By Jeremy Knox | July 20, 2010

I don’t much like the “Pokemon”/”Sailor Moon” type Anime. I think it’s just loud, seizure-inducing, stupid, childish nonsense most of the time. However, the more subtle Animes can be quite good, surprisingly so to people who expect the excesses of the former.

The IMDb lists the plot of “Mai Mai Miracle” as this: Inspired by her grandfather’s stories, young Shinko embarks on wild flights of fancy about the history of the little town she lives in. But dreams can’t fend off the realities of growing up.

That sounds about right, but “Mai Mai Miracle” is also a story about the springtime friendship of children in 1950’s era Japan. There’s building dams, fighting imaginary monsters with wooden swords, learning about loyalty, friendship and death, growing up, having adventures, and seeing the end of childhood arrive while trying to hold on to innocence. It’s based on the memoirs of Nobuko Takagi, so the story never really strays from the bonds of reality, but it does interpret and remember things in its own way.

At heart, Anime is a stylistic method and one of its trademarks is a profound sense of joy and optimism. Of course, the genre is often about sad things, but it maintains a stoic cheerfulness nonetheless. “Thus is life.” I’m sure it would say if it could.

For example, there’s a scene where the children angrily confront someone who may be responsible for the death of one of their parents, and not one moment plays out like you think it would. It doesn’t have the feel of overdone drama, but of absolute reality. It feels nice to experience that in a film. American films, by comparison can be very… um, not like that at all. Just look at “Willy Wonka and The Chocolate Factory”. It’s a great film, but I hated one of the last lines:

“But Charlie, don’t forget what happened to the man who suddenly got everything he wanted.” Wonka says.
“What happened?” Charlie asks.
“He lived happily ever after.”

Anime believes that joy isn’t something that springs out of a charmed life. It believes that joy is an attitude that can help you face any challenge or adversity. That it’s something precious found in childhood that you carry with you, something that is often lost to adults, which is why so much of Anime involves children.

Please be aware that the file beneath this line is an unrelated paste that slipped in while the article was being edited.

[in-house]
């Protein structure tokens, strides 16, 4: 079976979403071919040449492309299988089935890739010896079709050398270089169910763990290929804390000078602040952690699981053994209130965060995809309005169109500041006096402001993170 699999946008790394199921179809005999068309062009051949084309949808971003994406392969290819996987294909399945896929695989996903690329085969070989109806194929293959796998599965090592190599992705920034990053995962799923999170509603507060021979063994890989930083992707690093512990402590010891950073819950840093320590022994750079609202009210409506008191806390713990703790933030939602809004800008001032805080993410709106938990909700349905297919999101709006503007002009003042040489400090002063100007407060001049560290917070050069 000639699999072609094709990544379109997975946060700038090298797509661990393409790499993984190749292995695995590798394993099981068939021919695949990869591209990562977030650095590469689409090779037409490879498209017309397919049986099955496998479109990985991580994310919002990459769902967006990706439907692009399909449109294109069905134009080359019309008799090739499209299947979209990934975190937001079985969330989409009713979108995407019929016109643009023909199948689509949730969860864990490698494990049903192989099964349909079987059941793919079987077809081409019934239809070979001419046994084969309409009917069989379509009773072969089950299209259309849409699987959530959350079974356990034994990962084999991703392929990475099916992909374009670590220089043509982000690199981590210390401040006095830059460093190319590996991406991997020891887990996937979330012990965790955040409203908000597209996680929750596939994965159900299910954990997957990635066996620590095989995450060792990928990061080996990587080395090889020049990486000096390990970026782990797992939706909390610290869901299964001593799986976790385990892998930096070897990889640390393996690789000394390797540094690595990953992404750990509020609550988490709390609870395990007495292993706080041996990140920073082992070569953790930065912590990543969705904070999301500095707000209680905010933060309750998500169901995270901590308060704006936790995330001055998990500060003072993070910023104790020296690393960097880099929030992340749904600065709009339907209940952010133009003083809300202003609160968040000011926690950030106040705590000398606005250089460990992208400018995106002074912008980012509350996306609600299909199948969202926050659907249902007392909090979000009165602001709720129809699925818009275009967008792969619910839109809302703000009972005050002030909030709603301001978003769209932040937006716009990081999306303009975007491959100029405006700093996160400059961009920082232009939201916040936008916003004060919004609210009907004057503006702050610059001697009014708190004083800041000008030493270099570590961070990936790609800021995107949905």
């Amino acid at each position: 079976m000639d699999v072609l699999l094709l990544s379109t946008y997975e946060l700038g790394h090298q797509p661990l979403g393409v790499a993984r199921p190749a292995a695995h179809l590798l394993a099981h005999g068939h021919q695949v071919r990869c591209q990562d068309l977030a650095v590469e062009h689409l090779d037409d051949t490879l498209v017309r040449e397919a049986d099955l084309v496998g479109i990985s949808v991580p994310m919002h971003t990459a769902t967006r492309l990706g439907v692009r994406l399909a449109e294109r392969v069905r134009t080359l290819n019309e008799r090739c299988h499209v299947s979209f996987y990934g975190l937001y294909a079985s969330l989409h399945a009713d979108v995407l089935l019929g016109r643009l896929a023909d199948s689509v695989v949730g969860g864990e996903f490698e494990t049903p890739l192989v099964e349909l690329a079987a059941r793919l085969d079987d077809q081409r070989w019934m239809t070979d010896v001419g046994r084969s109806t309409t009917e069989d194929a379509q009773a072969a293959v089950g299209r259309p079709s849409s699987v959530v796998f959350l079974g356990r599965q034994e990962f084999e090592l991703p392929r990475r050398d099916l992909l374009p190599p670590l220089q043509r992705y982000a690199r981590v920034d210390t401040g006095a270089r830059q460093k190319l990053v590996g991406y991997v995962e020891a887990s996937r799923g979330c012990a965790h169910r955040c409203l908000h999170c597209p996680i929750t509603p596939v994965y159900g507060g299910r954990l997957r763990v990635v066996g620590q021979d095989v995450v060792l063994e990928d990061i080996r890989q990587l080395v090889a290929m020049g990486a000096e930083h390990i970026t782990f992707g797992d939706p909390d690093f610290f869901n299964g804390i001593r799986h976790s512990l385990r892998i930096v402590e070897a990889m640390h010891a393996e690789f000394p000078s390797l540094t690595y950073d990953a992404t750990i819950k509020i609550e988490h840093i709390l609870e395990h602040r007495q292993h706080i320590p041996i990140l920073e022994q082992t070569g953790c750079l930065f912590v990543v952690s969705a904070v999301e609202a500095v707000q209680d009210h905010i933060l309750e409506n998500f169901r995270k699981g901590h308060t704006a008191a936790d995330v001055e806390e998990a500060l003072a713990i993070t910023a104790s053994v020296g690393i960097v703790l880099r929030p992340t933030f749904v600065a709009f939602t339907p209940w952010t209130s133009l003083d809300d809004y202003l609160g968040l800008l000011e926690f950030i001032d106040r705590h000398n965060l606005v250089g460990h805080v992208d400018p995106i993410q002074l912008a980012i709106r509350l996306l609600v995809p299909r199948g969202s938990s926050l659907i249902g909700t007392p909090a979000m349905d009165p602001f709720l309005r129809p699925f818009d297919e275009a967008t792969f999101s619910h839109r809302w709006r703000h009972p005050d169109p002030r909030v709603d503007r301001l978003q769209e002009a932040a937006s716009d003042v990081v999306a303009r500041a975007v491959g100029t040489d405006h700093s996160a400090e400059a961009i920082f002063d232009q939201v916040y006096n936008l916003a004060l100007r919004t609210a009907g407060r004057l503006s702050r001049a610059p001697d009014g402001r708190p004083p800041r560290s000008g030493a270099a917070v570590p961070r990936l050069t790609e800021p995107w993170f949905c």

“Mai Mai Miracle” uses a clever plot device juxtaposing the children in 1955 with a real princess who lived in their town a thousand years before. It helps illustrate the history and magic of the land without having to use overtly supernatural means, something which has become a bit of a cliché in the genre.

The film is a heartwarming look back at childhood and has the ring of bittersweet truth. It takes you back to a time when the whole world seemed to just be waiting for you to come and experience it, with all the thrill and turmoil it has to offer. Sure, it may be Nobuko Takagi’s own autobiography, but anyone can see themselves painted in the images it evokes. It’s a bit of a low key film, but never an inconsequential one. It has weight and substance that transcends its humble ambition to recapture a small slice of its author’s life onto celluloid.

I watched the whole thing in rapt, enchanted attention despite the fact that it played in a jam packed full house at the Fantasia film festival and I had to sit on the “floor of shame” in the back, occasionally bobbing up my head to read the subtitles. My legs were killing me and one of my feet had gone to sleep, but I barely noticed by the time the credits rolled because I was so profoundly moved by the emotions the film stirred that I couldn’t think about much of anything else, especially not my stupid foot. A film so sweet and genuine that it can take you away like that can never be anything less than magnificent.

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